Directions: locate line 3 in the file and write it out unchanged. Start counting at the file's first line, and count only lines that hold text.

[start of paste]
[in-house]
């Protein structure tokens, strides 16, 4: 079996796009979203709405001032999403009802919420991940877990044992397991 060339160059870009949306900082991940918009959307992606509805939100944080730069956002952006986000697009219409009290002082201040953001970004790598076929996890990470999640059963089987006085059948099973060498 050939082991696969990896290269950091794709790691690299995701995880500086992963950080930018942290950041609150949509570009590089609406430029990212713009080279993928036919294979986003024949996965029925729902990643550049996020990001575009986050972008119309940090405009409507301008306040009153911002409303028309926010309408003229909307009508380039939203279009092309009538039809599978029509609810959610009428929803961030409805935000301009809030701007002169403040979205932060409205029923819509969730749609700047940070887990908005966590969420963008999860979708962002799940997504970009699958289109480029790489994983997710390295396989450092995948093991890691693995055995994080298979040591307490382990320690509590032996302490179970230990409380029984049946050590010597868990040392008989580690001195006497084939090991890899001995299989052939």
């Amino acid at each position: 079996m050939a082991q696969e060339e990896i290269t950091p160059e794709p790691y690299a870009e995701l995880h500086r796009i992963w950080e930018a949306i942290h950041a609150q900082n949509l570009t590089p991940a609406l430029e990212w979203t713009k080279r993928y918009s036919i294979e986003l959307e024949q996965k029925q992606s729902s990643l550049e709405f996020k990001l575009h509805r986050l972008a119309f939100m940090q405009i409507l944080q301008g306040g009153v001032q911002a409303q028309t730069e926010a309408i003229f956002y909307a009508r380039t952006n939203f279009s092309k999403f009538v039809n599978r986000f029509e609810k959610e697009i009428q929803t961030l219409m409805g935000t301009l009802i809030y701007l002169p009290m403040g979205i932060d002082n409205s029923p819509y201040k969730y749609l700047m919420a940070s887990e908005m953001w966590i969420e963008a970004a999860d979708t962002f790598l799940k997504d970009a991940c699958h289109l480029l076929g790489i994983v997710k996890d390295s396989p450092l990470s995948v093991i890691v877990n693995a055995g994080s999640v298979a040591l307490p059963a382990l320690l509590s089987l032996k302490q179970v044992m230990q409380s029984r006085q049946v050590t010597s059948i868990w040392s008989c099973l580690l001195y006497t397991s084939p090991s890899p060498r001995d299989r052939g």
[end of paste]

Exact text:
């Amino acid at each position: 079996m050939a082991q696969e060339e990896i290269t950091p160059e794709p790691y690299a870009e995701l995880h500086r796009i992963w950080e930018a949306i942290h950041a609150q900082n949509l570009t590089p991940a609406l430029e990212w979203t713009k080279r993928y918009s036919i294979e986003l959307e024949q996965k029925q992606s729902s990643l550049e709405f996020k990001l575009h509805r986050l972008a119309f939100m940090q405009i409507l944080q301008g306040g009153v001032q911002a409303q028309t730069e926010a309408i003229f956002y909307a009508r380039t952006n939203f279009s092309k999403f009538v039809n599978r986000f029509e609810k959610e697009i009428q929803t961030l219409m409805g935000t301009l009802i809030y701007l002169p009290m403040g979205i932060d002082n409205s029923p819509y201040k969730y749609l700047m919420a940070s887990e908005m953001w966590i969420e963008a970004a999860d979708t962002f790598l799940k997504d970009a991940c699958h289109l480029l076929g790489i994983v997710k996890d390295s396989p450092l990470s995948v093991i890691v877990n693995a055995g994080s999640v298979a040591l307490p059963a382990l320690l509590s089987l032996k302490q179970v044992m230990q409380s029984r006085q049946v050590t010597s059948i868990w040392s008989c099973l580690l001195y006497t397991s084939p090991s890899p060498r001995d299989r052939g």